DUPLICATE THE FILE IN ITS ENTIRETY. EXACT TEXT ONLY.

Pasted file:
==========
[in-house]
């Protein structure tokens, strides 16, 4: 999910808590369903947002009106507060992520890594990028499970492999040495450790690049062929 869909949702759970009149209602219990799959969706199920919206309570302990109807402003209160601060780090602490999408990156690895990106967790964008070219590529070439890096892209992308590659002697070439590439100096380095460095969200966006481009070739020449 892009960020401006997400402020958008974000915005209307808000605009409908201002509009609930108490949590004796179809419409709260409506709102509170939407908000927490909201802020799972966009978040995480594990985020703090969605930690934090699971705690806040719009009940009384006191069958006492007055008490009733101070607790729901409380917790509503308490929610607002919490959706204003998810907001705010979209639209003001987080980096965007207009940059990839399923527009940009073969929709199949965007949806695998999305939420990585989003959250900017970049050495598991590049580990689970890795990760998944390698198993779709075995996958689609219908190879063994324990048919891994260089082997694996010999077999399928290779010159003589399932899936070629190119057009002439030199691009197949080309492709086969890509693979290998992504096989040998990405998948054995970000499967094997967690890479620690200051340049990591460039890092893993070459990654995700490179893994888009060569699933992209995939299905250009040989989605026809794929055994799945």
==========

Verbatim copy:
[in-house]
């Protein structure tokens, strides 16, 4: 999910808590369903947002009106507060992520890594990028499970492999040495450790690049062929 869909949702759970009149209602219990799959969706199920919206309570302990109807402003209160601060780090602490999408990156690895990106967790964008070219590529070439890096892209992308590659002697070439590439100096380095460095969200966006481009070739020449 892009960020401006997400402020958008974000915005209307808000605009409908201002509009609930108490949590004796179809419409709260409506709102509170939407908000927490909201802020799972966009978040995480594990985020703090969605930690934090699971705690806040719009009940009384006191069958006492007055008490009733101070607790729901409380917790509503308490929610607002919490959706204003998810907001705010979209639209003001987080980096965007207009940059990839399923527009940009073969929709199949965007949806695998999305939420990585989003959250900017970049050495598991590049580990689970890795990760998944390698198993779709075995996958689609219908190879063994324990048919891994260089082997694996010999077999399928290779010159003589399932899936070629190119057009002439030199691009197949080309492709086969890509693979290998992504096989040998990405998948054995970000499967094997967690890479620690200051340049990591460039890092893993070459990654995700490179893994888009060569699933992209995939299905250009040989989605026809794929055994799945």